The Role of “C” Crystallisers
The objective of cooling and then reheating “C” massecuites is to maximise the amount of sucrose that is recovered out of the massecuite and deposited onto the existing crystals. The principles for maximising “C” massecuite exhaustion are fairly simple:
Massecuite will normally be discharged from the pan at between 67°C and 77°C, depending on the pan boiling pressure.
The solubility of sucrose in water reduces rapidly on cooling. For example, at 80°C, 1 kg of water can dissolve 3.70 kg of sucrose, but at 40°C only 2.33 kg of sucrose. However, crystallisation rates in low purity ‘C’ massecuites are slow. The massecuite should therefore be cooled slowly and steadily in water-cooled stirred crystallisers over a period of 20 to 40 hours, down to a temperature of about 40°C to 43°C. At temperatures below this, crystallisation is slowed excessively by the high viscosity.
Because the thermal conductivity of massecuite is low, the cooling element surfaces need to be significantly colder than the massecuite. However, if the cooling surfaces are dramatically cooler than the massecuite, hard deposits may develop on the surfaces and impede further cooling. To avoid this, water-massecuite temperature differentials should be limited to not more than 15 – 20°C. This usually requires that the cooling water flow is counter-current to the massecuite flow.
The Bosch Projects Continuous Vertical Crystalliser (CVC)
The Bosch Projects CVC comprises a floor-mounted cylindrical shell, through which a number of water cooled elements are installed. Both the shell and the cooling elements are of mild steel construction. If more than one unit is used, they may be connected in series or in parallel.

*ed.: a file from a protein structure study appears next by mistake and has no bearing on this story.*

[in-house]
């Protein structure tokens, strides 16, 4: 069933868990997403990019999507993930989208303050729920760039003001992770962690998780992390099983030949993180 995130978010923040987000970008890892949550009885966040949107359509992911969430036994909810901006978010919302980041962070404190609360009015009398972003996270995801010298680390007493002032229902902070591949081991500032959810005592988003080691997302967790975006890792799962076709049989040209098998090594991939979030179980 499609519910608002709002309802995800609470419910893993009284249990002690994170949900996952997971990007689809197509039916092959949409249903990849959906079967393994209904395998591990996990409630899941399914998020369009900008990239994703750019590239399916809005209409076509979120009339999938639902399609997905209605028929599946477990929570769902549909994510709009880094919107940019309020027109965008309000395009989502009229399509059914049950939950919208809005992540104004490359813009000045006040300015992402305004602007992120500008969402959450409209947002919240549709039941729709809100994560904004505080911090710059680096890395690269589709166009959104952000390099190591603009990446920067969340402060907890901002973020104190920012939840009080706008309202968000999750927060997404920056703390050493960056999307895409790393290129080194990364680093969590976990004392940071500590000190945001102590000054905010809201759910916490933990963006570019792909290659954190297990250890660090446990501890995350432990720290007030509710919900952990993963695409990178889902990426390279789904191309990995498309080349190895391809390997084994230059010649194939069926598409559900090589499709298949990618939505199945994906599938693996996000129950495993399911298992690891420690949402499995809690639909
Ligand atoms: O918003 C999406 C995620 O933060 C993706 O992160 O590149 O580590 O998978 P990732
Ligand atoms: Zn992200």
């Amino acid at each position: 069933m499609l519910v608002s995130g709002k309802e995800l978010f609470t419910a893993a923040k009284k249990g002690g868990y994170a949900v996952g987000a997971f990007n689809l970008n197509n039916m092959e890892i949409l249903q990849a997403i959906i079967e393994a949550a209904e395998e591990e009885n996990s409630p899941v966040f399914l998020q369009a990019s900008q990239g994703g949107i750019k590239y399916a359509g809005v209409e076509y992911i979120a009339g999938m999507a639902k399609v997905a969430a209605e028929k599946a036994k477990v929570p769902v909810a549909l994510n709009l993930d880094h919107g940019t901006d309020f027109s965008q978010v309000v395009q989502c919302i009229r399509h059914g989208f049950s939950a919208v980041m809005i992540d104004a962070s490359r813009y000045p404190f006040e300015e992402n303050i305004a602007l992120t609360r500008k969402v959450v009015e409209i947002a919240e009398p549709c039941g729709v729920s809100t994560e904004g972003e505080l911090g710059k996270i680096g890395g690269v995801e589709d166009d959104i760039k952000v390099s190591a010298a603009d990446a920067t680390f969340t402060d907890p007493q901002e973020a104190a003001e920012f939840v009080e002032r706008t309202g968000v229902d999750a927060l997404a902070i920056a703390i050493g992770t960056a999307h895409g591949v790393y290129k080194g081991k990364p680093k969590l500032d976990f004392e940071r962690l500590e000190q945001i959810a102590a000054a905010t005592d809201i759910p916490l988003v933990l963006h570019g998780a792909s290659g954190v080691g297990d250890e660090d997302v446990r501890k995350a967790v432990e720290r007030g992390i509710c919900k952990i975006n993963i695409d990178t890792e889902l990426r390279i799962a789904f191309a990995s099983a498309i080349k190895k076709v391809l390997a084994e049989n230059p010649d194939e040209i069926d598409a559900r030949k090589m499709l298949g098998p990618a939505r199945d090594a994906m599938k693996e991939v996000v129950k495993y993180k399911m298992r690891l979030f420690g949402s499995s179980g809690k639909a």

The cooling elements are static units constructed of multi-pass pipes, with the bends situated either internally or externally to the vessel (depending on Client’s preference). These elements are designed to provide a high overall heating surface/volume ratio for the crystalliser. The water flow rate of between 1.5 and 2.0 m/s ensures good heat transfer rates into the water.
Efficient heat transfer out of the massecuite depends upon good shear rates in the massecuite in the vicinity of the cooling surfaces. This is provided by a rotating stirrer, comprising a central shaft with radial paddle arms sweeping close to the cooling elements. This rotor is top-supported from a bearing mounted above the massecuite surface. The bottom end of the shaft is located by a simple bushed bearing.
The rotor is driven by a variable speed motor operating through a high-reduction planetary gear train.
The configuration of the elements and relatively high stirring rates ensures that massecuite cannot bypass the cooling elements, whether the massecuite flow is upward or downward.
Neil Du Plessis: Sector Manager – Sugar Equipment